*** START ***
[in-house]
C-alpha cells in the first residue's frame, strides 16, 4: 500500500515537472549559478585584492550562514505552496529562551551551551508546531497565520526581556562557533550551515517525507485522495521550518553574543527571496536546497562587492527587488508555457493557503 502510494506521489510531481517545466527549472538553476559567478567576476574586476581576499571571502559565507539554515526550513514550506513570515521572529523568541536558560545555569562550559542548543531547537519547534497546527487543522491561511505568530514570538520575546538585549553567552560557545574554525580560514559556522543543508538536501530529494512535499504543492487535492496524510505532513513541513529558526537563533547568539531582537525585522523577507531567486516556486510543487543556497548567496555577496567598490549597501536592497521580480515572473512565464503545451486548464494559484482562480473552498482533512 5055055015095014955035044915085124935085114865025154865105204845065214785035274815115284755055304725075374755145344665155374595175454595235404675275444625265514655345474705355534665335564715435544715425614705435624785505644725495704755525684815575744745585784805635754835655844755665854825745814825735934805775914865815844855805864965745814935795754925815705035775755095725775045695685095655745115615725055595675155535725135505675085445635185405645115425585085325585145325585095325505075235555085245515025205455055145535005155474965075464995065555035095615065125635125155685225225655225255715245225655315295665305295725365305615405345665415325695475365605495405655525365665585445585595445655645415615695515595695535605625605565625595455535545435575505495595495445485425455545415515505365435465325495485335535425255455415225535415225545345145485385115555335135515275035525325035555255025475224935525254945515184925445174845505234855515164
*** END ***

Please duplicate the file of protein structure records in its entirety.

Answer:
[in-house]
C-alpha cells in the first residue's frame, strides 16, 4: 500500500515537472549559478585584492550562514505552496529562551551551551508546531497565520526581556562557533550551515517525507485522495521550518553574543527571496536546497562587492527587488508555457493557503 502510494506521489510531481517545466527549472538553476559567478567576476574586476581576499571571502559565507539554515526550513514550506513570515521572529523568541536558560545555569562550559542548543531547537519547534497546527487543522491561511505568530514570538520575546538585549553567552560557545574554525580560514559556522543543508538536501530529494512535499504543492487535492496524510505532513513541513529558526537563533547568539531582537525585522523577507531567486516556486510543487543556497548567496555577496567598490549597501536592497521580480515572473512565464503545451486548464494559484482562480473552498482533512 5055055015095014955035044915085124935085114865025154865105204845065214785035274815115284755055304725075374755145344665155374595175454595235404675275444625265514655345474705355534665335564715435544715425614705435624785505644725495704755525684815575744745585784805635754835655844755665854825745814825735934805775914865815844855805864965745814935795754925815705035775755095725775045695685095655745115615725055595675155535725135505675085445635185405645115425585085325585145325585095325505075235555085245515025205455055145535005155474965075464995065555035095615065125635125155685225225655225255715245225655315295665305295725365305615405345665415325695475365605495405655525365665585445585595445655645415615695515595695535605625605565625595455535545435575505495595495445485425455545415515505365435465325495485335535425255455415225535415225545345145485385115555335135515275035525325035555255025475224935525254945515184925445174845505234855515164